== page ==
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Gun Wars and Community Terrorization: Investigating Longitudinal Gang Violence in New Jersey from a Networked Perspective

Award Information

Award #
2020-75-CX-0009
Location
Awardee County
Webb
Congressional District
Status
Awarded, but not yet accepted
Funding First Awarded
2020
Total funding (to date)
$435,020

Description of original award (Fiscal Year 2020, $435,020)

The purpose of this project is to explore the structural evolution of inter-group conflict over time, accounting for changes in the victimization of non-gang affiliated community members. The applicant will map the networks of gang violence in New Jersey and investigate the role of firearm violence within the broader context of gang conflict. The project aims to answer two primary research questions that are based on a theoretical framework of network/contagion perspectives, as well as the conflict theory, where power dynamics and perceived threats to power drive the decision to engage in violence: (1) To what extent does gang use of firearms spillover into public space and terrorize communities? (2) Among gangs, is the use of firearms imbalanced, and if so, to what extent does networked gun violence vary based on the characteristics of the offending group? The applicant will also examine the individual level and aggregate to gang-level conflicts. By drawing on data from 1,500 court cases derived from LexisNexis® to map the networks of gang violence in New Jersey, the project will examine violence perpetrated by criminal street gangs in that State between 1970 and 2018. The impact of firearms on gang violence has not been investigated at the state level. Deterrent strategies must consider the social structure within which individual gang members are embedded, as well as the group's cohesion, and linkage to other groups, and the extent to which the broader context of gang conflict spills over within and to other, such as rural communities. The study will also capture cases where offending and victimization are connected to drugs. The project will also examine gang networks through a geospatial lens, as that approach would control for geographic terrain in the evolution of violence patterns. This project utilizes three networked analytical approaches to answer the research questions. These are a descriptive investigation of conflict structure; an inferential approach to understanding the factors that impact a structural change of a network over time; and geospatial approach to understanding how the composition of gang violence in the State is impacted by geographic dispersion, specifically providing new insights into the diffusion of violence throughout New Jersey moving from the densely populated urban areas, such as Newark, to the more rural areas with far less population density. The authors will produce five peer-reviewed articles and three professional presentations resulting from this work. The research team will also record podcasts to discuss the research findings. Note: This project contains a research and/or development component, as defined in applicable law, and complies with Part 200 Uniform Requirements - 2 CFR 200.210(a)(14). CA/NCF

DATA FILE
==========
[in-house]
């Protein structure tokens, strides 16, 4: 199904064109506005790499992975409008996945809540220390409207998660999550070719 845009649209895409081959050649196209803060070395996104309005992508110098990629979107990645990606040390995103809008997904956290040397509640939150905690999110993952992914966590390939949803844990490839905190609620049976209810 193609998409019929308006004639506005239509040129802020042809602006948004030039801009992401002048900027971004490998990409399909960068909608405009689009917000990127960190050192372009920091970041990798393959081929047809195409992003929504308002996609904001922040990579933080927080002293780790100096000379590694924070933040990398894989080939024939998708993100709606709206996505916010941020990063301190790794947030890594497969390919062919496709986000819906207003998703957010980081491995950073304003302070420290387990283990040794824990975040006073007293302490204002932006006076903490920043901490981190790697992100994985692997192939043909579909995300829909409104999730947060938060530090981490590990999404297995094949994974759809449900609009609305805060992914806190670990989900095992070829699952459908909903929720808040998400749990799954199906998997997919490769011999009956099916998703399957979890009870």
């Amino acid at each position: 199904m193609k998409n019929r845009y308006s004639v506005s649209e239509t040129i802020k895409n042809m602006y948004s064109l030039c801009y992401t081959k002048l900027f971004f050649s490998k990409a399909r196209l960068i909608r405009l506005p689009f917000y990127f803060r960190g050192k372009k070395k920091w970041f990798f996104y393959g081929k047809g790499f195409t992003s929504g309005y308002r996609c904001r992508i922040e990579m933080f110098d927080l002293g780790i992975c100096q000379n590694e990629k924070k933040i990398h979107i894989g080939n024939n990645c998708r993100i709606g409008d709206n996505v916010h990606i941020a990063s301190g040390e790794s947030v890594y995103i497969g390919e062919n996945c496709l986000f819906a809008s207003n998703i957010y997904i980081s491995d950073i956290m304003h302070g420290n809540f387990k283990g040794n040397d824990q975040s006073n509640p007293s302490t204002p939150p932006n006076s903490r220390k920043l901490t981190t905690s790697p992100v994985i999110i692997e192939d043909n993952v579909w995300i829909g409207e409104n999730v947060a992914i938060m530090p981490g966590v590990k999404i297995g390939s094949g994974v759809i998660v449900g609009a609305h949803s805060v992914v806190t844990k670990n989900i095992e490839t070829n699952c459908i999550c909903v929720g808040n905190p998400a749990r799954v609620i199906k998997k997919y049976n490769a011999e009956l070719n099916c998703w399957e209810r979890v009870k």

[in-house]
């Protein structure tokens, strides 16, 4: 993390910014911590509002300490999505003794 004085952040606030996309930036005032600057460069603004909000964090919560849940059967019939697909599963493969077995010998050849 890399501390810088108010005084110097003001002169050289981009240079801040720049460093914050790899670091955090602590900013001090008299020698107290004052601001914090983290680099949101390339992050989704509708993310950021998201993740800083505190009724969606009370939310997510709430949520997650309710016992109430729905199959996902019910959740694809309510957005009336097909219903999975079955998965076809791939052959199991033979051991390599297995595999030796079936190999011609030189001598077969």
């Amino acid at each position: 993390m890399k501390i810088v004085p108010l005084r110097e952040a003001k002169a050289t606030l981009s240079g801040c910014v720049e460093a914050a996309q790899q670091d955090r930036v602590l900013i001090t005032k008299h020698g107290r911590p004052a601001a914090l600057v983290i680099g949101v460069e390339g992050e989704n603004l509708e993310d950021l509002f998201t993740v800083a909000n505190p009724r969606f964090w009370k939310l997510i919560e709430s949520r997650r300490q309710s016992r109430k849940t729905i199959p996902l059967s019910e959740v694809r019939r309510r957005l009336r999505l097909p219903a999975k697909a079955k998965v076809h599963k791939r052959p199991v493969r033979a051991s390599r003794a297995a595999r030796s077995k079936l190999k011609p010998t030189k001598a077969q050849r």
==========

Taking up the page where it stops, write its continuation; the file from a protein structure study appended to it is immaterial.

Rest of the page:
Date Created: September 16, 2020